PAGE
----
Gisbert Richard lecturer describes her 20+ year collaboration with engineering, computer science, and clinical colleagues and their ongoing journey to improve eye care through innovations in handheld and intraoperative OCT
Without exclusion, retina specialists recognise the value brought by optical coherence tomography (OCT) to the care of patients with retinal disease. However, having access to the technology only by sending patients to the photography area of the clinic was frustrating for physicians and surgeons who could benefit from having clinically relevant OCT data at the point-of-care, said Dr Cynthia A Toth, Professor of Ophthalmology and Biomedical Engineering, Duke University School of Medicine, USA. In her Gisbert Richard Lecture, Dr Toth will share the pioneering work done with valued collaborators to address that need by creating OCT systems that serve as practical tools for paediatric and surgical applications.
She will present a timeline documenting the evolution of point-of-care OCT for retina specialists that starts approximately 30 years ago when Dr Toth crossed paths with Joe Izatt, PhD, a biomedical engineer working on developing OCT for ophthalmology.
“Once Dr Izatt joined the faculty at Duke, the development of point-of-care OCT exploded. The ability to partner with an engineer able to build the hardware for systems that could meet our clinical needs was invaluable. At the same time, input from clinician colleagues and the expertise of computer science engineer Sina Farsiu, PhD, who came up with solutions for generating relevant clinical information through image analysis has been critical to our success creating practical point-of-care OCT technology.”
Dr Toth will share the work done to develop handheld OCT for examining paediatric patients at the bedside and the advances that have occurred with intraoperative OCT since it was introduced in 2010.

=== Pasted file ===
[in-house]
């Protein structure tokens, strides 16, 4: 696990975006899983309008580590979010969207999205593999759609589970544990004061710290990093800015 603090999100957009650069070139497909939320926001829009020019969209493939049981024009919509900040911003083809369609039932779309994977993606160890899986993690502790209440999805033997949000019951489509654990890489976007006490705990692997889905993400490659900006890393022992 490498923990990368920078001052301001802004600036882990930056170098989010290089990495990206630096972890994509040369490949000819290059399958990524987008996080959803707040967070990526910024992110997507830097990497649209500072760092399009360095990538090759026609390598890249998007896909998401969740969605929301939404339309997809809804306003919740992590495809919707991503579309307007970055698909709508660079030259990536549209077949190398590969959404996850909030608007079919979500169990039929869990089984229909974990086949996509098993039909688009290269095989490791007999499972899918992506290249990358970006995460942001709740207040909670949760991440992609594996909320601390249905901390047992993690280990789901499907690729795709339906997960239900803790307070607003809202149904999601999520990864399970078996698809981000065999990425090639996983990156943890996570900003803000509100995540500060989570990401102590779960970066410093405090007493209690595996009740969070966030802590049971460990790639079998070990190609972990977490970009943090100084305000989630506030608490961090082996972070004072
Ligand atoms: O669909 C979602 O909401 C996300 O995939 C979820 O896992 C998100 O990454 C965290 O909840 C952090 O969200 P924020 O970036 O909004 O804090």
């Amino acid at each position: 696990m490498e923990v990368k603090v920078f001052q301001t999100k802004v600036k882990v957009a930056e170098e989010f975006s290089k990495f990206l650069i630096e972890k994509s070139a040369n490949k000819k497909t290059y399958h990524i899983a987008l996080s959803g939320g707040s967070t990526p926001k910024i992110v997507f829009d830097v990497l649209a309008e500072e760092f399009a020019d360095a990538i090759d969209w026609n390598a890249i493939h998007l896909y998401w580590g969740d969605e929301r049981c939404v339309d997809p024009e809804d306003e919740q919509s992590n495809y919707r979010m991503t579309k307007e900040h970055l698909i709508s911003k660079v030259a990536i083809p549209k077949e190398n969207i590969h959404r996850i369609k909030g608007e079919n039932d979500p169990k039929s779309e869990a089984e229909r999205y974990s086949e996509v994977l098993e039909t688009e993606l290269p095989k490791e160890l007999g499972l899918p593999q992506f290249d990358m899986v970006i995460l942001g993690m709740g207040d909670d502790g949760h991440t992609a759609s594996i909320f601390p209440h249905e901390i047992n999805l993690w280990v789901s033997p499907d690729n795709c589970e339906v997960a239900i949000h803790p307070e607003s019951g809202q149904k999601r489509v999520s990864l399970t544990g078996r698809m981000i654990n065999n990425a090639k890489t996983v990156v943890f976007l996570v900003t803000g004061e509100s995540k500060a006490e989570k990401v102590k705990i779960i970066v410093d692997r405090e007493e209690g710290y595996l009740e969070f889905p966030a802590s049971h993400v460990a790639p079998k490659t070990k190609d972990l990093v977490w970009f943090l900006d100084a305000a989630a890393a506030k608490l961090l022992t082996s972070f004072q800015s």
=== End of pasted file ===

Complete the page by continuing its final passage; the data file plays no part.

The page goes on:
“The first challenge for bringing OCT into the OR was to develop a compact unit that could attach to the surgical microscope. The second challenge was to address the need for faster imaging speed,” she said.
Dr Toth will talk about available commercial systems for intraoperative OCT and present cases showcasing some applications. She will also describe the latest generation of intraoperative OCT – real-time volumetric (“4D”) swept-source OCT – that is being used at Duke to image patients through an institutional review board approved protocol.
Dr Toth will conclude with the exciting research underway using image fusion to merge the microscope and OCT views into a single image and discuss its implications for improving surgery and patient outcomes through guidance during complex surgeries and integration with robotic systems for increasing surgical precision.
Dr Toth will close with an important message for her colleagues. “So that these new systems will help us improve our surgery and its outcomes, we as clinicians need to communicate with the engineers and companies developing the technology and be specific about what is relevant for us in real time. It is not enough to just say, ‘we want something better’,” she said.
Dr Toth will deliver the Gisbert Richard Lecture at 14:30 on Saturday 7 October 2023 in the Grand Auditorium.